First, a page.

Looking for an apartment in Munich, Hamburg or Berlin is now like playing the lottery. Other metropolises in Europe also suffer from a massive lack of affordable housing. Where a construction offensive fails, some cities resort to creative and sometimes extreme measures.
Building is the German solution to the housing shortage. At the housing summit, top politicians and associations will discuss how this can be accelerated. The federal government’s goal of building 400,000 apartments per year is very far away. According to the Federal Statistical Office, only 295,300 apartments were completed last year. It is estimated that there is currently a shortage of 700,000 apartments.
Germany is far from the only country suffering from this problem. There is a shortage of affordable housing in most European metropolitan areas. Building alone no longer seems to help, as individual cities are now relying on creative ideas.
Barcelona expropriated after two years
Perhaps the most drastic example in Europe can be found in Barcelona. The Spanish capital is struggling with a high level of vacancies as apartments are often used as investment and speculative properties. In 2019, the Catalonia region, whose capital is Barcelona, took measures against this vacancy by decree. If an apartment is empty for two years, the owners are forced to rent out the space. If no tenant is found within a month, the city can expropriate the property from the owner for half the market price.
But despite this drastic relief strategy for tenants, Barcelona continues to struggle with high prices. As an EY study shows, rents there rose more last year than in any other city in the country – by 36 percent compared to 2021.
As “Bloomberg” reports, the city wants to go even further and expropriate vacant property after just six months. However, this would still have to be enforced by the Catalan government. Experts doubt that this is the right decision. Barcelona Mayor Ada Colau “has achieved the opposite of what she wanted,” said Juan Velayos, an investment advisor in Barcelona, to the “Handelsblatt”. “Instead of creating more supply, it has reduced because owners now prefer to sell rather than rent.”
Portugal is abolishing the golden visa
The housing situation in Portugal is similar. According to the Portuguese Statistics Office, more than 720,000 homes in the country are empty. At the same time, there is a lack of affordable housing. The numerous holiday homes in the popular holiday destination are distorting the market, so that many people can no longer afford the rents in the metropolitan areas.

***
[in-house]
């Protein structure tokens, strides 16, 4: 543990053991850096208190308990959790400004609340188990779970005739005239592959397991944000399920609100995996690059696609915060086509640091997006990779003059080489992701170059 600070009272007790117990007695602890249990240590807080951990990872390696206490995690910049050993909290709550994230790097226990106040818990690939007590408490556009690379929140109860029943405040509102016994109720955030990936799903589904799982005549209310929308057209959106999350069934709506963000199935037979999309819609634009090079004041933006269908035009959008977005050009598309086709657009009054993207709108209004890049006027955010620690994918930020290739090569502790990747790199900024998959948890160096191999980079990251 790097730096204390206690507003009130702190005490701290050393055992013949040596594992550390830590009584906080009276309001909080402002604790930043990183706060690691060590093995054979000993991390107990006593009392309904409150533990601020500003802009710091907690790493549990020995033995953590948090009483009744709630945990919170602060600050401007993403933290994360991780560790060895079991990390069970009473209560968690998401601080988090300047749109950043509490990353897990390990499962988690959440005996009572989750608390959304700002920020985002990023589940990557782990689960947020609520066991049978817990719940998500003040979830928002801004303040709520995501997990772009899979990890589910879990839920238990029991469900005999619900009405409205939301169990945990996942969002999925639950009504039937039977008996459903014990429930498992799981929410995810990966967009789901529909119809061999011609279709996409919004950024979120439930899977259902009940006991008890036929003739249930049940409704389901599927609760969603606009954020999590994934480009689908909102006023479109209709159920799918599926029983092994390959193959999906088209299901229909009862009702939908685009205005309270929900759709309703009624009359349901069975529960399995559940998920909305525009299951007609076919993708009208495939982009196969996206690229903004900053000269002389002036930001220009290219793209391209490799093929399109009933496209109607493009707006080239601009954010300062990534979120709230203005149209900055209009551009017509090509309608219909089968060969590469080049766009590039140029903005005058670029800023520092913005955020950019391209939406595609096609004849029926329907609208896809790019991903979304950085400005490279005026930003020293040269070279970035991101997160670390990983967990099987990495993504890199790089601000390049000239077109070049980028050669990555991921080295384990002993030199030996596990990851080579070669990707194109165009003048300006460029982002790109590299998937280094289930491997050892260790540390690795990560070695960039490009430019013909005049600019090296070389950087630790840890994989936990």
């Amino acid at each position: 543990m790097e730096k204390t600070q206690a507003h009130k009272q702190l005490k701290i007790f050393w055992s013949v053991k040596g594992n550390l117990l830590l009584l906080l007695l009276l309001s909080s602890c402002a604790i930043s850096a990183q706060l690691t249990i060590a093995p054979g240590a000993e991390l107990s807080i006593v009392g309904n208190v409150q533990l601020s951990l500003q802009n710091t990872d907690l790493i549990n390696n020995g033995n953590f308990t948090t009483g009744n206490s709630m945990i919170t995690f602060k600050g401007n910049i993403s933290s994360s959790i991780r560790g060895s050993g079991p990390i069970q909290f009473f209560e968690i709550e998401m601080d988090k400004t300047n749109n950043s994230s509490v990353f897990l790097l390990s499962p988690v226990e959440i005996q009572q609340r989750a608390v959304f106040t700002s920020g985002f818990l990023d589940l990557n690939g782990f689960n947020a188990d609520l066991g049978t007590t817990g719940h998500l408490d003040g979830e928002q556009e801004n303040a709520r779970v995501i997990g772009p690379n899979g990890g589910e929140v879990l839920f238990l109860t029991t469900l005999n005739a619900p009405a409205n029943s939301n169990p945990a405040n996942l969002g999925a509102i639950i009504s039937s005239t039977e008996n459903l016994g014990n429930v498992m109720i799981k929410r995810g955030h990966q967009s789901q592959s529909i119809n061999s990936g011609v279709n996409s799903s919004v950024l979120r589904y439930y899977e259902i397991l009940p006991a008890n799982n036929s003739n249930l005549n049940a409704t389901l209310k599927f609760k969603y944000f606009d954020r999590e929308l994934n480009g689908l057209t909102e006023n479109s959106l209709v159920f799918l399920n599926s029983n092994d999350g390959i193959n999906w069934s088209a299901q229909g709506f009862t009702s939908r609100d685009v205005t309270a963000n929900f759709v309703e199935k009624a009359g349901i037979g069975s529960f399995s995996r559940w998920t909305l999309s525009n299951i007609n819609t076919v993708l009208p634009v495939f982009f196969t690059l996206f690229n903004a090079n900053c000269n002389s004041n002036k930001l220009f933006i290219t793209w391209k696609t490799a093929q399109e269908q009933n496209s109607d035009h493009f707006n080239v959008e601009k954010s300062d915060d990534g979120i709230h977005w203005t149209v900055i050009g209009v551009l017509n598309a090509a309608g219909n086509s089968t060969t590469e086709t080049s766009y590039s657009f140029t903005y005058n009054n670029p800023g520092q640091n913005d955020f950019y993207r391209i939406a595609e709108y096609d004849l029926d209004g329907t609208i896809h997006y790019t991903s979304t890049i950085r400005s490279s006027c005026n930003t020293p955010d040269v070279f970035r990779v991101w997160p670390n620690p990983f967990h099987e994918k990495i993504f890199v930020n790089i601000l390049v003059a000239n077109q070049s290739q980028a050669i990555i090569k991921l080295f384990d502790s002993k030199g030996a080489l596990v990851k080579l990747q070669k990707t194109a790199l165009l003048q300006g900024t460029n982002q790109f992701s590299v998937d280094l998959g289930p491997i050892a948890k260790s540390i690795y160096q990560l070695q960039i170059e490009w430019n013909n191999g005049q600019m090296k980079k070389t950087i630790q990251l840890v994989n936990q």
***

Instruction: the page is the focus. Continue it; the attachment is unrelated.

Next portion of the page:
The “More Living Space” crisis program is intended to combat this. New licenses for holiday apartments in Lisbon, Porto and the Algarve coast will be banned. Tax gifts are intended to motivate current holiday rental companies to convert their holiday apartments back into normal living space. The country will also abolish the so-called golden visa. This allows foreigners who invest more than 500,000 euros in real estate in Portugal to travel to the Schengen area without a visa.
Amsterdam returns to cooperatives
In Amsterdam, the situation got so bad last year that Dutch universities asked their foreign students not to arrive until they had found a room.
In an emergency, students cannot even rely on a week in a hotel or holiday apartment. This is because hotels in Amsterdam have the highest room occupancy rate in Europe after London. Like many other popular travel destinations, the small Dutch city struggles with an expensive and tight housing market.
Like Germany, the Netherlands also wants to start a construction offensive – 100,000 apartments are to be built per year – but also take action against holiday apartments and vacancies. There are 19,000 empty apartments in the Dutch capital. Fines are intended to help against this – a landlord has to pay up to 9,000 euros if an apartment is empty for more than six months.
Strict regulations for vacation rental owners help combat high Airbnb density. However, the housing crisis is not only due to the approximately 20 million tourists who travel to Amsterdam every year. The liberalized housing policy of the last 20 years has reduced the high proportion of social housing from 55 percent to 40 percent. Now the city wants to focus more on cooperative apartments in order to increase this proportion again.
Vienna has been building city-owned apartments for 100 years
The example of Vienna shows how much a high contingent of social housing can calm the market. The city has around 220,000 apartments that have been built since 1920. Since then, not a single one has been sold again. Around 500,000 people live in the so-called municipal buildings – almost a quarter of the 1.9 million inhabitants of the Austrian capital.
The whole thing is also seen as a social project, because only those who earn less than 53,340 euros a year can get an apartment in the municipal buildings. Most residents earn much less. However, the system has a much larger impact than just providing housing for low-income people. Because the city has such a large share of the housing market, it can effectively regulate the market.